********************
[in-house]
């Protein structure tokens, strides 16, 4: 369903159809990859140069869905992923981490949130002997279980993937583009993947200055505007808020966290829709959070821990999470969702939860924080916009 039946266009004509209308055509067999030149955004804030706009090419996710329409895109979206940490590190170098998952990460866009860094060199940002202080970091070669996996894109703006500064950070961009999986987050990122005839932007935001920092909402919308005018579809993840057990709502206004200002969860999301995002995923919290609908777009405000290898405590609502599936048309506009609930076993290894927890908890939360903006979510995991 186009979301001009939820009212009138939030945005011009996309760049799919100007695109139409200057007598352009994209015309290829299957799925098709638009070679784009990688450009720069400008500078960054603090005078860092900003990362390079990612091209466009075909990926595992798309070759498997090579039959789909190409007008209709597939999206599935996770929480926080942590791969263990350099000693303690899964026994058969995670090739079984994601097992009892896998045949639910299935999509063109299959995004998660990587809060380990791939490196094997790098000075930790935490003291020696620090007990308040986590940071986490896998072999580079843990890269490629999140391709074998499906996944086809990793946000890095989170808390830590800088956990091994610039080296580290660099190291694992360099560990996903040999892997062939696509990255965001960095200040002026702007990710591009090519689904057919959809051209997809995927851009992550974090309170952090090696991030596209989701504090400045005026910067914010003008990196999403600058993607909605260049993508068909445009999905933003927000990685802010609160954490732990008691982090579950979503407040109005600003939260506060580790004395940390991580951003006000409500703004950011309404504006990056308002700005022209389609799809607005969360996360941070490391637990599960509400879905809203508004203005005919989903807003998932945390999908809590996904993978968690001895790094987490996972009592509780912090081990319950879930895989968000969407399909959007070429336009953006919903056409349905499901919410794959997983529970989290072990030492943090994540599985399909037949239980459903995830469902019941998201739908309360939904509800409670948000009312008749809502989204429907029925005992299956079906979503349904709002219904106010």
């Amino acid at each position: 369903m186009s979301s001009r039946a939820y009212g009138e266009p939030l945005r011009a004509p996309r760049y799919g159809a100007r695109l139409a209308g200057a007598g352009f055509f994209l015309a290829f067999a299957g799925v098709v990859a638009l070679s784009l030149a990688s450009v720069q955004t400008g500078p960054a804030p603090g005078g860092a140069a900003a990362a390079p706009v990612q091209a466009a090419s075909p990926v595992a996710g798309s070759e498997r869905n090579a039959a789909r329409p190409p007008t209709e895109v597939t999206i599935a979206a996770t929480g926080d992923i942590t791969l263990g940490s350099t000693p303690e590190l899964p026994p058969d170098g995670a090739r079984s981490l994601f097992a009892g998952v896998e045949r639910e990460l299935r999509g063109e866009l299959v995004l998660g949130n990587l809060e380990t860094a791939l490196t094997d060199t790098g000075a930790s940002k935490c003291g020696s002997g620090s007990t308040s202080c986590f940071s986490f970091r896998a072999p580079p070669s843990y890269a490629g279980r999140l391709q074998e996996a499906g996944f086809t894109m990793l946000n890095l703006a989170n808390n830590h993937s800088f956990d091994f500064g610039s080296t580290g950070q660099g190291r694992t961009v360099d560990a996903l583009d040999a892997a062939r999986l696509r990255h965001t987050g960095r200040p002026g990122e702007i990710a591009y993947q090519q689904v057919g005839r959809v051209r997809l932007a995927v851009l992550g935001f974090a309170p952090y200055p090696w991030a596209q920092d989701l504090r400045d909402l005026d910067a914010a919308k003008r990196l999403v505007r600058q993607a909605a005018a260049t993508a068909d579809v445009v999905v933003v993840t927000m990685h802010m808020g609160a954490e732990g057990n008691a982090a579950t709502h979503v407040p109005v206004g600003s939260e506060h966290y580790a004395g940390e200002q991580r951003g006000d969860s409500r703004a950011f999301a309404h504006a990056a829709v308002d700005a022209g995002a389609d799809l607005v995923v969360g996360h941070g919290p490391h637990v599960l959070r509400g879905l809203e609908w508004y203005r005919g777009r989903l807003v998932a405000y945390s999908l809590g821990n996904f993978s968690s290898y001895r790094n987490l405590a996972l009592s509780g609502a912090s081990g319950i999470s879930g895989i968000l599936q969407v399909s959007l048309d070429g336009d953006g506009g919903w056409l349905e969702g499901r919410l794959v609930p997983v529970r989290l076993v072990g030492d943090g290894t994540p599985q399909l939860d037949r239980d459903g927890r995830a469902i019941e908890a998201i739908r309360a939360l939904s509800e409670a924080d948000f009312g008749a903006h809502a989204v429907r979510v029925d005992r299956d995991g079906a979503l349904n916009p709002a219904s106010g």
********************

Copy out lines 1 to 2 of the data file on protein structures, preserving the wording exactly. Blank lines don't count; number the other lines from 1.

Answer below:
[in-house]
């Protein structure tokens, strides 16, 4: 369903159809990859140069869905992923981490949130002997279980993937583009993947200055505007808020966290829709959070821990999470969702939860924080916009 039946266009004509209308055509067999030149955004804030706009090419996710329409895109979206940490590190170098998952990460866009860094060199940002202080970091070669996996894109703006500064950070961009999986987050990122005839932007935001920092909402919308005018579809993840057990709502206004200002969860999301995002995923919290609908777009405000290898405590609502599936048309506009609930076993290894927890908890939360903006979510995991 186009979301001009939820009212009138939030945005011009996309760049799919100007695109139409200057007598352009994209015309290829299957799925098709638009070679784009990688450009720069400008500078960054603090005078860092900003990362390079990612091209466009075909990926595992798309070759498997090579039959789909190409007008209709597939999206599935996770929480926080942590791969263990350099000693303690899964026994058969995670090739079984994601097992009892896998045949639910299935999509063109299959995004998660990587809060380990791939490196094997790098000075930790935490003291020696620090007990308040986590940071986490896998072999580079843990890269490629999140391709074998499906996944086809990793946000890095989170808390830590800088956990091994610039080296580290660099190291694992360099560990996903040999892997062939696509990255965001960095200040002026702007990710591009090519689904057919959809051209997809995927851009992550974090309170952090090696991030596209989701504090400045005026910067914010003008990196999403600058993607909605260049993508068909445009999905933003927000990685802010609160954490732990008691982090579950979503407040109005600003939260506060580790004395940390991580951003006000409500703004950011309404504006990056308002700005022209389609799809607005969360996360941070490391637990599960509400879905809203508004203005005919989903807003998932945390999908809590996904993978968690001895790094987490996972009592509780912090081990319950879930895989968000969407399909959007070429336009953006919903056409349905499901919410794959997983529970989290072990030492943090994540599985399909037949239980459903995830469902019941998201739908309360939904509800409670948000009312008749809502989204429907029925005992299956079906979503349904709002219904106010």